For the last 10 months, I’ve worked as the IT Director for Elmira College,
a small liberal-arts college located in Elmira, NY, in the midst of the Finger Lakes.
One of the areas that immediately caught my eye was the storage situation in
our data center. With 35 servers, we have no central storage and no good way to
implement highly-available solutions like clusters of servers. Moreover, each
time we buy a server, we need to project the possible data storage needs over
the next few years. Sure, it’s doable, but we end up with a ton of wasted
space, little ability to granularly manage disk space, and in the rare event
that we underestimate our storage needs, we need to scramble to correct the
situation. That’s all about to change.

Thinking through the iSCSI vs. fibre channel decision

By this point, many of you reading this article are probably
thinking that it’s time we invest in a Storage Area Network (SAN), and, you’re
right. Recently, we completed the selection and purchase of a new SAN. However,
instead of choosing a “traditional” fibre channel SAN complete with
FC switches and host-bus adapters, I made a decision early in the process to
focus on iSCSI-based SANs. Here’s a summary of my reasoning:

  • First,
    I knew I wouldn’t be able to present enough justification to the
    President’s Cabinet to get an expensive fibre channel solution in house. Even
    with ROI and savings estimates—both cash and labor savings—it would have
    been a no-win for me, and I knew that.
  • Second,
    all of my staff is well-versed in Ethernet and TCP/IP, but no one—myself
    included—has had exposure to fibre channel, making the training side of
    the equation much more difficult. We’re a small school with a relatively
    small IT staff, so adding major new technology to the portfolio can
    sometimes be difficult.
  • Third,
    I needed the SAN in short order, so extended training was not really an
    option. We’re migrating to Microsoft Exchange over the next two months, as
    well as moving a number of vendor-supported databases to Microsoft SQL
    Server, and I wanted all new projects on centralized storage in order to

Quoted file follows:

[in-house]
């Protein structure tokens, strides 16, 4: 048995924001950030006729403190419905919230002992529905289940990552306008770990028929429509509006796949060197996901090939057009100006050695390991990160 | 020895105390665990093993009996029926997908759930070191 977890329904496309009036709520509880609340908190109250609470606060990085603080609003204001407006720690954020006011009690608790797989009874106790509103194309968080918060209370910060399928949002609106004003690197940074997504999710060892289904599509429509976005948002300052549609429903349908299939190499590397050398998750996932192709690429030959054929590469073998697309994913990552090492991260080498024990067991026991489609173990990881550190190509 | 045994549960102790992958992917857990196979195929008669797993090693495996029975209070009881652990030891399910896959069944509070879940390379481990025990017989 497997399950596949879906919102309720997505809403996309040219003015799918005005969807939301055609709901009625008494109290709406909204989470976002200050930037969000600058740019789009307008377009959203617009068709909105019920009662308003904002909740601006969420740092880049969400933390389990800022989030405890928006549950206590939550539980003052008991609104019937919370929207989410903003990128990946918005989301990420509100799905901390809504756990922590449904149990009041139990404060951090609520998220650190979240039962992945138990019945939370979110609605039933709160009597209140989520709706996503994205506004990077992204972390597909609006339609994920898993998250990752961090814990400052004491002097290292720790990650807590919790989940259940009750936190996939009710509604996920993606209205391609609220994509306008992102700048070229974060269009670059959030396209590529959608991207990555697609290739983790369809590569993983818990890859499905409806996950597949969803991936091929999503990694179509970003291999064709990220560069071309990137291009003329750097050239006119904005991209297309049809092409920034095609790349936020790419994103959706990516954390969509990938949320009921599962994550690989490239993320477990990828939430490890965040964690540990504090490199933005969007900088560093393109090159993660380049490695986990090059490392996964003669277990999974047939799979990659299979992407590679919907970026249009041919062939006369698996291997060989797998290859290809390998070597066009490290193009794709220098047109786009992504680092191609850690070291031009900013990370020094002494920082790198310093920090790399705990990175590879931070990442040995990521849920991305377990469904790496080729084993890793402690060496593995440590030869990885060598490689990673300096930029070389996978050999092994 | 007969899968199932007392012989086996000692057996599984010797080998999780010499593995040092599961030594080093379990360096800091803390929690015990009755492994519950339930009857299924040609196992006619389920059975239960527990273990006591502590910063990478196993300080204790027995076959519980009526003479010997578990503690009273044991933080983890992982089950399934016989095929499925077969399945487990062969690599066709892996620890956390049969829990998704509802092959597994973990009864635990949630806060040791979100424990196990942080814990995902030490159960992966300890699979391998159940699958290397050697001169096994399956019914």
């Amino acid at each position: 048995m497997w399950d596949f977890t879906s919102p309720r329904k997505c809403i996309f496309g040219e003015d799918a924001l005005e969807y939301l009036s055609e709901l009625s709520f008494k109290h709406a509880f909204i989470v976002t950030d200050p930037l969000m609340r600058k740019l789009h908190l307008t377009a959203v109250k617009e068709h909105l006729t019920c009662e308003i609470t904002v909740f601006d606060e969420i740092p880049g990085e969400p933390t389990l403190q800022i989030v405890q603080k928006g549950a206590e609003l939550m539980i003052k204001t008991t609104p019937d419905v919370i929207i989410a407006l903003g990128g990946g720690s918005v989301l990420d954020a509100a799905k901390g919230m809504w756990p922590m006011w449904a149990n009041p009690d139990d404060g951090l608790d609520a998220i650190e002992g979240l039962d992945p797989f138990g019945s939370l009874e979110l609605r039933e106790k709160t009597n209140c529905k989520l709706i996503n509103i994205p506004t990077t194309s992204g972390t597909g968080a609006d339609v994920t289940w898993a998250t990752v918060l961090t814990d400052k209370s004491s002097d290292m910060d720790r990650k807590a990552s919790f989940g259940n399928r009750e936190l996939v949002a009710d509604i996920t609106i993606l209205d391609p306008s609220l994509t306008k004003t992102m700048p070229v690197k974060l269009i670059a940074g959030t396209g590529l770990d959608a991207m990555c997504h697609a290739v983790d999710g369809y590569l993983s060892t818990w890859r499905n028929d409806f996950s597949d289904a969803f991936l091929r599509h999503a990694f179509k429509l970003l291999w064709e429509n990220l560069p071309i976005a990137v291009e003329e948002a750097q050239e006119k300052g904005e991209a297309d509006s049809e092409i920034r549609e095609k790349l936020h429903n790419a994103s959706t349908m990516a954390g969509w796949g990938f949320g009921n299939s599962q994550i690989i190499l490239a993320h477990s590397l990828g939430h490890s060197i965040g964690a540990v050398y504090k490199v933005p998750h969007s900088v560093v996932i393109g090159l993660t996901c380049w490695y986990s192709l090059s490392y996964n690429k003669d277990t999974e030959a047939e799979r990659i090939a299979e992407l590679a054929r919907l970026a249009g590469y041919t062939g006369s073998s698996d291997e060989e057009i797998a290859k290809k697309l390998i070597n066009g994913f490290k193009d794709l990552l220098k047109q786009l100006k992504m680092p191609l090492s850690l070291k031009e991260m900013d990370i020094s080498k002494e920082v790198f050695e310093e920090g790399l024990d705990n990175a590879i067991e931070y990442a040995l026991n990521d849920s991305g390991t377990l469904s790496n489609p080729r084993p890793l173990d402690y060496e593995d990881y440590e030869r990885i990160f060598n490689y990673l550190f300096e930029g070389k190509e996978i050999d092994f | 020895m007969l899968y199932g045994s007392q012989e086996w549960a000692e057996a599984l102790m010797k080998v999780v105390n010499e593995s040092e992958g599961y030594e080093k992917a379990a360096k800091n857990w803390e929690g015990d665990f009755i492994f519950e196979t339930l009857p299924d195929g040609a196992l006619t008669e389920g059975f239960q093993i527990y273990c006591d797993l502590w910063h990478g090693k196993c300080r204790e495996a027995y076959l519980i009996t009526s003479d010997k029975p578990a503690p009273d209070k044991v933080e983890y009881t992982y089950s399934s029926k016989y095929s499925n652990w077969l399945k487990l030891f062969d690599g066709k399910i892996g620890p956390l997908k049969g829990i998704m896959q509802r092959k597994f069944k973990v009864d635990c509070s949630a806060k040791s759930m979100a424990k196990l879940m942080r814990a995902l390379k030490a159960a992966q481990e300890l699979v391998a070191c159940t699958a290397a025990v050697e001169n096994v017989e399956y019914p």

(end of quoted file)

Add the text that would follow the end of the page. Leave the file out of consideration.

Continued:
provide highly-available, clustered solutions (Exchange, for example) as
    well as to have the ability to take regular point-in-time
    “snapshots” of our production databases.

I can’t begin to describe the amount of research that I did
prior to taking the iSCSI plunge. While I love new technology and like to see
it in action, for my production environment, I remain somewhat risk-averse, and
iSCSI is a fairly new technology of which I was very skeptical. The first
hurdle I had to leap was the speed issue. FC runs at 2 Gbps whereas iSCSI runs
on top of Gigabit Ethernet links. In theory, this limits transmission speeds to
125 MBps for iSCSI and 250 MBps for fibre channel. However, with iSCSI’s
support for multipath IO (MPIO), we can use multiple network adapters to access
the storage array. And, the simple fact is this: we have a small environment. We
don’t need massive storage bandwidth.

With iSCSI, we also have the option to use—but don’t have to
use—iSCSI adapters that improve throughput. However, to start with, we can use
simple, standard Gigabit network adapters and determine from there whether we
need more. Next, we don’t need special, really expensive switches. A standard
Gigabit Ethernet switch is all that’s required. All in all, with the
understanding of its potential storage limitations, the massive cost savings
from iSCSI is due to its use of standard, inexpensive Ethernet hardware.

In my next articles, I’ll go over our iSCSI vendor-selection
process and detail our initial installation and production-use experience.